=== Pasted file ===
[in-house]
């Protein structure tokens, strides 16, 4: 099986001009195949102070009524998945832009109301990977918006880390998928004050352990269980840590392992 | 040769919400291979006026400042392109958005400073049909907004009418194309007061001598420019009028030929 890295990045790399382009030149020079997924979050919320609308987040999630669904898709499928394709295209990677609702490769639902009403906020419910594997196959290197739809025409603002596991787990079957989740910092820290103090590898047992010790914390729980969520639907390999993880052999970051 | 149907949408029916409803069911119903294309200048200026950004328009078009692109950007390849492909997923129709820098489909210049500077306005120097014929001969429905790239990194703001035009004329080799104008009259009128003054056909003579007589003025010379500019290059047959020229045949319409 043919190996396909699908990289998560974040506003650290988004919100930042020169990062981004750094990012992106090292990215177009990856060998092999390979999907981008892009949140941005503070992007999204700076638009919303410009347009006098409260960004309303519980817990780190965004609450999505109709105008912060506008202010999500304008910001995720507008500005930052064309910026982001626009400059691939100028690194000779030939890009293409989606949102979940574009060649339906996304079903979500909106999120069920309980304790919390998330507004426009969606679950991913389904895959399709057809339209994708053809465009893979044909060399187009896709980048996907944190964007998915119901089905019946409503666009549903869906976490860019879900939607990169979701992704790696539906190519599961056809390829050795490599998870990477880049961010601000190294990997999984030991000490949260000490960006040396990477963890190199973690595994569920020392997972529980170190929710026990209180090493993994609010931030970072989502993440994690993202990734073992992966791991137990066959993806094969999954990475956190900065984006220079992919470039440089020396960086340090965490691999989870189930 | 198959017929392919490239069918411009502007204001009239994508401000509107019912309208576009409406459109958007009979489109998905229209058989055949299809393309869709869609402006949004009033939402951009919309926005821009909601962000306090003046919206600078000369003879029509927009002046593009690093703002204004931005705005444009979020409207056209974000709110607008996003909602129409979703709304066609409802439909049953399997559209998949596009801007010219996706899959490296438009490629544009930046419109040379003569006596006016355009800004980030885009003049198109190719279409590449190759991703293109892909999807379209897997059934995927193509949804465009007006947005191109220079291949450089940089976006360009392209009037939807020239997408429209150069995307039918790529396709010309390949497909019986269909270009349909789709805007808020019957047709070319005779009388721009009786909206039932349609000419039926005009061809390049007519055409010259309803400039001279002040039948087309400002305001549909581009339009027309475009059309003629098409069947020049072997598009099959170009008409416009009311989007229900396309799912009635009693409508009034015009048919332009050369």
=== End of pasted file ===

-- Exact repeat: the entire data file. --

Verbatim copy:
[in-house]
């Protein structure tokens, strides 16, 4: 099986001009195949102070009524998945832009109301990977918006880390998928004050352990269980840590392992 | 040769919400291979006026400042392109958005400073049909907004009418194309007061001598420019009028030929 890295990045790399382009030149020079997924979050919320609308987040999630669904898709499928394709295209990677609702490769639902009403906020419910594997196959290197739809025409603002596991787990079957989740910092820290103090590898047992010790914390729980969520639907390999993880052999970051 | 149907949408029916409803069911119903294309200048200026950004328009078009692109950007390849492909997923129709820098489909210049500077306005120097014929001969429905790239990194703001035009004329080799104008009259009128003054056909003579007589003025010379500019290059047959020229045949319409 043919190996396909699908990289998560974040506003650290988004919100930042020169990062981004750094990012992106090292990215177009990856060998092999390979999907981008892009949140941005503070992007999204700076638009919303410009347009006098409260960004309303519980817990780190965004609450999505109709105008912060506008202010999500304008910001995720507008500005930052064309910026982001626009400059691939100028690194000779030939890009293409989606949102979940574009060649339906996304079903979500909106999120069920309980304790919390998330507004426009969606679950991913389904895959399709057809339209994708053809465009893979044909060399187009896709980048996907944190964007998915119901089905019946409503666009549903869906976490860019879900939607990169979701992704790696539906190519599961056809390829050795490599998870990477880049961010601000190294990997999984030991000490949260000490960006040396990477963890190199973690595994569920020392997972529980170190929710026990209180090493993994609010931030970072989502993440994690993202990734073992992966791991137990066959993806094969999954990475956190900065984006220079992919470039440089020396960086340090965490691999989870189930 | 198959017929392919490239069918411009502007204001009239994508401000509107019912309208576009409406459109958007009979489109998905229209058989055949299809393309869709869609402006949004009033939402951009919309926005821009909601962000306090003046919206600078000369003879029509927009002046593009690093703002204004931005705005444009979020409207056209974000709110607008996003909602129409979703709304066609409802439909049953399997559209998949596009801007010219996706899959490296438009490629544009930046419109040379003569006596006016355009800004980030885009003049198109190719279409590449190759991703293109892909999807379209897997059934995927193509949804465009007006947005191109220079291949450089940089976006360009392209009037939807020239997408429209150069995307039918790529396709010309390949497909019986269909270009349909789709805007808020019957047709070319005779009388721009009786909206039932349609000419039926005009061809390049007519055409010259309803400039001279002040039948087309400002305001549909581009339009027309475009059309003629098409069947020049072997598009099959170009008409416009009311989007229900396309799912009635009693409508009034015009048919332009050369």